Basics of communicating about environmental issues to various audiences, emphasizing communication to lay publics. Gathering information about a current environmental issue, analyzing interests of groups involved, and examining strategies for communicating clearly to different groups. Same as ENVS 330 and NRES 330. Prerequisite: Sophomore standing.
An examination of agricultural communications in international contexts. Students will learn about global communication networks, global media flow, cultural and intercultural communication in agriculture, and development communications in agricultural contexts. Approved for Letter and S/U grading. Prerequisite: Restricted to students with junior or senior standing.
Addresses the modern realities of publication production (cost, competition, and consumption, among them) while giving students an experiential learning opportunity to take the lead in developing and publishing an e-magazine. Students will further develop and apply fundamental journalistic skills learned in AGCM 220, and learn magazine writing style, technical skills including photography and design, and production and e-delivery platforms. Students will discuss approaches to staffing, as well as publishers' and audiences' motivation. Approved for Letter and S/U grading. Prerequisite: AGCM 220.
Special topics in a field of study directly pertaining to subject matter in agricultural communications. Same as ALEC 398. May be repeated in the same or separate semesters, if topics vary.
Coordinated approach to planning, implementing and evaluating information campaigns in the broad domain of food and agriculture. Students work with groups, agencies and organizations in designing communication campaigns strategies and tactics. 3 undergraduate hours. No graduate credit. Approved for Letter and S/U grading. Credit is not given for both AGCM 420 and AGCM 320. Prerequisite: Sophomore standing and Composition I course.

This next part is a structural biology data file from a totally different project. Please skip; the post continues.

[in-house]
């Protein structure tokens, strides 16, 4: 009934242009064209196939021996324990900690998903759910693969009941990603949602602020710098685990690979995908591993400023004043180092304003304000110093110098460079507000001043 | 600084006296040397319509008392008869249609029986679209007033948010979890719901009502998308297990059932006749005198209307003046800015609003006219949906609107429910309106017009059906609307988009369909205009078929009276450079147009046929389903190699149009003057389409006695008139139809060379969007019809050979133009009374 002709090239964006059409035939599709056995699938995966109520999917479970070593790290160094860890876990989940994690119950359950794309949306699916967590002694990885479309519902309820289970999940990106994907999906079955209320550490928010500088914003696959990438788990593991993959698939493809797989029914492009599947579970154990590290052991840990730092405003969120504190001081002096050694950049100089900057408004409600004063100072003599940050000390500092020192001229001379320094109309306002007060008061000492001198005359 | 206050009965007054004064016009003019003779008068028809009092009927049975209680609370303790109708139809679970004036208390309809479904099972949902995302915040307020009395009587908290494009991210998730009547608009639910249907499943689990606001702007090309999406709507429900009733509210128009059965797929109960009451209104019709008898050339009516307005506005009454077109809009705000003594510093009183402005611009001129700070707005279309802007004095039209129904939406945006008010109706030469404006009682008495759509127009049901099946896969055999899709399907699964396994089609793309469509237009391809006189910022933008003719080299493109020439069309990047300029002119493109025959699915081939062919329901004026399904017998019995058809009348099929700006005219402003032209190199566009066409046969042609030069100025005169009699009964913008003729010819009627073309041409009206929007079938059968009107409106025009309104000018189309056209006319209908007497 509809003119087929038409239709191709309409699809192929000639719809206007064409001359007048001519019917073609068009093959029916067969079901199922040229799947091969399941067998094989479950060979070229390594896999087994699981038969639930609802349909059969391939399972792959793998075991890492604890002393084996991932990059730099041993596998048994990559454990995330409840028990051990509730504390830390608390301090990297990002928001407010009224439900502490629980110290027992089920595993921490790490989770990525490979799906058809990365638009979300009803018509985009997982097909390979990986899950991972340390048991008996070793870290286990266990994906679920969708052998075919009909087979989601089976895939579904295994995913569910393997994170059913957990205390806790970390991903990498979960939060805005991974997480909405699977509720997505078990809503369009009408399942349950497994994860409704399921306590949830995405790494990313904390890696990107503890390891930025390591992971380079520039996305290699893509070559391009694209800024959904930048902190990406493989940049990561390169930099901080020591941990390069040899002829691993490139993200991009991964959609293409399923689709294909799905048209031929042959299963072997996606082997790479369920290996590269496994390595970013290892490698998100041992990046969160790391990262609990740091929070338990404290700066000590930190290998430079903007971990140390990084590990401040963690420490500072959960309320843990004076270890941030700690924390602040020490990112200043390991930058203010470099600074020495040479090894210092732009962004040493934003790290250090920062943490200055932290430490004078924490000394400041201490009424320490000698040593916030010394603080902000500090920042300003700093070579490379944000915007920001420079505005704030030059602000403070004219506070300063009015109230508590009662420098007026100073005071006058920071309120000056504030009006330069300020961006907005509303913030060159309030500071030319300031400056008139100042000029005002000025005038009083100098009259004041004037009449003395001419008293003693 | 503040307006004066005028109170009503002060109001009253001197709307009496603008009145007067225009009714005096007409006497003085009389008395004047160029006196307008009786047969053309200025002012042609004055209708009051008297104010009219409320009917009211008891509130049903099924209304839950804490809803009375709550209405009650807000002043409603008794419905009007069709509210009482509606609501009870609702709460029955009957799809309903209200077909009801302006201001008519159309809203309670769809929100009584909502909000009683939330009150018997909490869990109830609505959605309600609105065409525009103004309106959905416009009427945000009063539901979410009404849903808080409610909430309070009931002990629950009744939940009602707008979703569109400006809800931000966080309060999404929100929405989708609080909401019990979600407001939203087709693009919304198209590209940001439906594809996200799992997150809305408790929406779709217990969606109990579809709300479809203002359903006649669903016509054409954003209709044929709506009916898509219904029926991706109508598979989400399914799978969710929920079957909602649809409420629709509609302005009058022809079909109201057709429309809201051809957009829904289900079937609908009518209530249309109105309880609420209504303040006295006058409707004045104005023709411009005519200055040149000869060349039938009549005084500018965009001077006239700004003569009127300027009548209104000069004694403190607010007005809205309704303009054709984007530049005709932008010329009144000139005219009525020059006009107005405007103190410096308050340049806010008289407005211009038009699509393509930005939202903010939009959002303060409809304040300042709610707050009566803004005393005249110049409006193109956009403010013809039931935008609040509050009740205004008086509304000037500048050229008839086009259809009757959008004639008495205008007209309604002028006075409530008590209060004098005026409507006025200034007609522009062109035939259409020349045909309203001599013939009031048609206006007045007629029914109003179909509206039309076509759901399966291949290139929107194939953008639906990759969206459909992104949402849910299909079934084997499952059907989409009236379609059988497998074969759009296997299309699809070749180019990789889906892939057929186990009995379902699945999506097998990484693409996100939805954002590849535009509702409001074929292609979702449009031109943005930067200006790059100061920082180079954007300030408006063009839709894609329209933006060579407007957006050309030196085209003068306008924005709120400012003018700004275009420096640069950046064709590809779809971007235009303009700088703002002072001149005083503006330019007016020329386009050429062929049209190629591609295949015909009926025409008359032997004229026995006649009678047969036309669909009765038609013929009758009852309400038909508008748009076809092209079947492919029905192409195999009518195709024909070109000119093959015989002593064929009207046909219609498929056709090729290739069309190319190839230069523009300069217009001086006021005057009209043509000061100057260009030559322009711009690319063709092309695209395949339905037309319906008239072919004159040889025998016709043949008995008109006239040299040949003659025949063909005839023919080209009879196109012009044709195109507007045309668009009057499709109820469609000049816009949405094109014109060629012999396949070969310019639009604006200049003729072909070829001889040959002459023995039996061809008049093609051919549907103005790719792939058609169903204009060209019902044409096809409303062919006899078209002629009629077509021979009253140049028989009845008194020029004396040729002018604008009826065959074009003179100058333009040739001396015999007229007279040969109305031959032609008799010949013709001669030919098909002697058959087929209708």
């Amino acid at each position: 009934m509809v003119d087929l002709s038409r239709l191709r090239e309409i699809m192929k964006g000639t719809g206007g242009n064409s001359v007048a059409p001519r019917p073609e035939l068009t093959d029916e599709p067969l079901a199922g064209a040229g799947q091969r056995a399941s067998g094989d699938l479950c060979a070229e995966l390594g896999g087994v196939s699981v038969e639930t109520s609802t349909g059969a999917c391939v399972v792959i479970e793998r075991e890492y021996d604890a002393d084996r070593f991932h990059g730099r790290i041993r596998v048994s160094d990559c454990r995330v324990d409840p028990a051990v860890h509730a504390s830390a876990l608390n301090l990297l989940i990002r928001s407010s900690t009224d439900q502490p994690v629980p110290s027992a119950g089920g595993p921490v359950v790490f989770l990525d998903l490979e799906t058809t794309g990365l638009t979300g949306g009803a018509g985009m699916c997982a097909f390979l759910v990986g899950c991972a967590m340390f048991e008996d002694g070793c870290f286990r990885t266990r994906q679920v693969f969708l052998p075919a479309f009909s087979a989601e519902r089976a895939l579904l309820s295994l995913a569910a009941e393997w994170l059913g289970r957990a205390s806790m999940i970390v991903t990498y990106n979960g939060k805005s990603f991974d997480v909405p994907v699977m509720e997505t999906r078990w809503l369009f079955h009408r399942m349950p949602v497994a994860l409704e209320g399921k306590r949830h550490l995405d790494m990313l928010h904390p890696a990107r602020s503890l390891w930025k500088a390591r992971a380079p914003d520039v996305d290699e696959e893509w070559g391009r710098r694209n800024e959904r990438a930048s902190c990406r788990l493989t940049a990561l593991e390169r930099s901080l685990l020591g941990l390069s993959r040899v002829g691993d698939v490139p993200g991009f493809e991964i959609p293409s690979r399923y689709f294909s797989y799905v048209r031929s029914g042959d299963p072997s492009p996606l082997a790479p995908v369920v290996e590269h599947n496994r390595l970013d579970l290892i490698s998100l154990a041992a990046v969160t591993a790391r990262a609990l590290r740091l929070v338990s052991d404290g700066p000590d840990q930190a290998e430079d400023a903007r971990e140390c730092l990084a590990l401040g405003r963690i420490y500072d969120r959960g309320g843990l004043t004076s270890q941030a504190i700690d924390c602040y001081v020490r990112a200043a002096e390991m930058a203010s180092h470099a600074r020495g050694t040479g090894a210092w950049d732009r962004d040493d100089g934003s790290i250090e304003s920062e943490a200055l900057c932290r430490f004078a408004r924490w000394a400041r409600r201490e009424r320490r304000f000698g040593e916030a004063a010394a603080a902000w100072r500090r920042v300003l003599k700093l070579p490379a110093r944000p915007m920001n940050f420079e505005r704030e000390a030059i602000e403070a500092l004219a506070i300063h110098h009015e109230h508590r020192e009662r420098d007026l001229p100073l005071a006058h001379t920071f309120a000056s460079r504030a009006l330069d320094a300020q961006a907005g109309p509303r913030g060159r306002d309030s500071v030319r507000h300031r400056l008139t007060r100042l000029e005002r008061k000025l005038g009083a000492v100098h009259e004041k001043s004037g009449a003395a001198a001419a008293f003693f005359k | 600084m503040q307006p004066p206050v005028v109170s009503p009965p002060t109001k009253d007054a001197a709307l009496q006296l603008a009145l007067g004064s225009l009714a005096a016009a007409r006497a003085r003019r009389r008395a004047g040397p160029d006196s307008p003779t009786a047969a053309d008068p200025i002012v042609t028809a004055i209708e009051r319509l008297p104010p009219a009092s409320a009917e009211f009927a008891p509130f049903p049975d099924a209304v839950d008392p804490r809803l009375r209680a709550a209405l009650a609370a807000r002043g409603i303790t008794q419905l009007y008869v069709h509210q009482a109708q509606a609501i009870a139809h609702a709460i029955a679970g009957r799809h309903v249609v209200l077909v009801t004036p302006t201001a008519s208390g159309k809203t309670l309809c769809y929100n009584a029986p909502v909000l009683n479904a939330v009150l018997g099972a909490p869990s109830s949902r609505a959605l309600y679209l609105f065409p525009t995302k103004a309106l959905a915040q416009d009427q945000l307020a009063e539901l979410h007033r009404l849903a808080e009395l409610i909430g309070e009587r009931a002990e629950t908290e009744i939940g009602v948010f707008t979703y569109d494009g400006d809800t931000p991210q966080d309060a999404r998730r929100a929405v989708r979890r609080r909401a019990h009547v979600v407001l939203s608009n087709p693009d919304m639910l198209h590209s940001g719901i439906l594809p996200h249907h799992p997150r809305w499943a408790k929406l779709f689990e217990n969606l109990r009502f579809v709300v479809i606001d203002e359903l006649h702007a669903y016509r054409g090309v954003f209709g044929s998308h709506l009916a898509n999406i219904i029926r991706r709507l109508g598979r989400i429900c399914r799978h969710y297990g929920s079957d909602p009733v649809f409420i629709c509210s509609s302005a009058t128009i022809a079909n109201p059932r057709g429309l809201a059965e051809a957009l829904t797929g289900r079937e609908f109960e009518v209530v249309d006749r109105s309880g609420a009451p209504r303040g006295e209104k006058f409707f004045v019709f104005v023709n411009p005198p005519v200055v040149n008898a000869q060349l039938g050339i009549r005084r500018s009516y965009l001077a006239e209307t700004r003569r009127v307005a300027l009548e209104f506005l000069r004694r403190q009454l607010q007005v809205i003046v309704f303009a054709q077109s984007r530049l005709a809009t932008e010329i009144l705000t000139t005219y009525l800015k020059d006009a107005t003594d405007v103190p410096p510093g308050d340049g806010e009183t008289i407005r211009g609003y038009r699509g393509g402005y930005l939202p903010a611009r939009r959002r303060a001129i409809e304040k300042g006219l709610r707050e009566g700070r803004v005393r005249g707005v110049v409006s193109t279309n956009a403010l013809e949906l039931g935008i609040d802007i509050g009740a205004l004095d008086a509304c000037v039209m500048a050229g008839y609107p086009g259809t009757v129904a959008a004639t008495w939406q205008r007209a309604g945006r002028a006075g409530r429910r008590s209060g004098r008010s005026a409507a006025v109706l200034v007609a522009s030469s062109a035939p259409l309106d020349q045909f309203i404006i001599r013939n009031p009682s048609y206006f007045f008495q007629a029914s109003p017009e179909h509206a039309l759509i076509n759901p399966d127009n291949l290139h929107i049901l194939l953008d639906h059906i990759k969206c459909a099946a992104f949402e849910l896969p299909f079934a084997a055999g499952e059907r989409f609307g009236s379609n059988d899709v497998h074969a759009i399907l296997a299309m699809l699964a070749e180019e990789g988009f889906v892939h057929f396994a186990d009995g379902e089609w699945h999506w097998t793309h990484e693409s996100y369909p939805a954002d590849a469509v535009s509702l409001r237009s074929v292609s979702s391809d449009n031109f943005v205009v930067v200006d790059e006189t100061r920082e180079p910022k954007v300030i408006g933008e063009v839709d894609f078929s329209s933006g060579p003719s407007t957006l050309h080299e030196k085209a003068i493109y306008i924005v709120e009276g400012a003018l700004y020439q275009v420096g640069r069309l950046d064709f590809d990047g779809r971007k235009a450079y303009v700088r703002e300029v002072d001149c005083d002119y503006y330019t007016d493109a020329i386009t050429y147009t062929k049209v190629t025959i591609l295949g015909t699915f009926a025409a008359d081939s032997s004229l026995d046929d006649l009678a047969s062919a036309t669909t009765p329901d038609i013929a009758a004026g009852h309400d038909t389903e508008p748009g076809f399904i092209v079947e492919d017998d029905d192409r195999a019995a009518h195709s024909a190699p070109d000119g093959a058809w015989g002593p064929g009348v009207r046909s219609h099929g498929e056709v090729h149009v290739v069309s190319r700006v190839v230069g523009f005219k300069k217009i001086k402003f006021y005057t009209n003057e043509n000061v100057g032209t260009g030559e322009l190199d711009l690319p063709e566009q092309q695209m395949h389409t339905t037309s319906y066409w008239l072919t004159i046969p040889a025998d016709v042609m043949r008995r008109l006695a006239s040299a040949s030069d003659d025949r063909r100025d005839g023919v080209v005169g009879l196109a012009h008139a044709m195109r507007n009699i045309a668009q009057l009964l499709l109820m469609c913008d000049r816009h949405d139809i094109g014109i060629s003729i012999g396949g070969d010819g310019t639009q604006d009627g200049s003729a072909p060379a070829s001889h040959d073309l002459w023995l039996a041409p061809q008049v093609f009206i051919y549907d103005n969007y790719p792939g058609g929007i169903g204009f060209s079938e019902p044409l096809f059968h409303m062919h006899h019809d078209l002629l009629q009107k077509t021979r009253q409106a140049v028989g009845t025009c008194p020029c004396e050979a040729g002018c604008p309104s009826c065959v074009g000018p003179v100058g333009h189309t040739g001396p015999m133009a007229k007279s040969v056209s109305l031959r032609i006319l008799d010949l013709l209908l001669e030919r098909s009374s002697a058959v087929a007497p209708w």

Examines the interests, values systems and communications strategies of key participants in the environmental movement. Students examine environmental issues and predict possible reactions from key participants in the environmental arena. Same as ENVS 430 and NRES 430. 3 undergraduate hours. 3 graduate hours. Prerequisite: Composition I course.
Explores how science is communicated across contexts. Students will gain practical skills in communicating science to broad audiences. The main focus will be on agricultural science, but the lessons will be relevant to all science communicators. Topics will include exploring the foundations of science communication, developing skills in science writing for news and advocacy, public speaking, ethics and science communication, how persuasion operates in the context of science communication, science communication campaigns, among others. 3 undergraduate hours. 3 graduate hours. Approved for Letter and S/U grading. Prerequisite: Restricted to Junior or Senior standing for undergraduate students. Graduate standing is required for graduate credit.
Special topics in agricultural leadership, education or communications. 1 to 4 undergraduate hours. 1 to 4 graduate hours. May be repeated in the same or separate semesters, if topics vary. Prerequisite: ALEC Program approval required.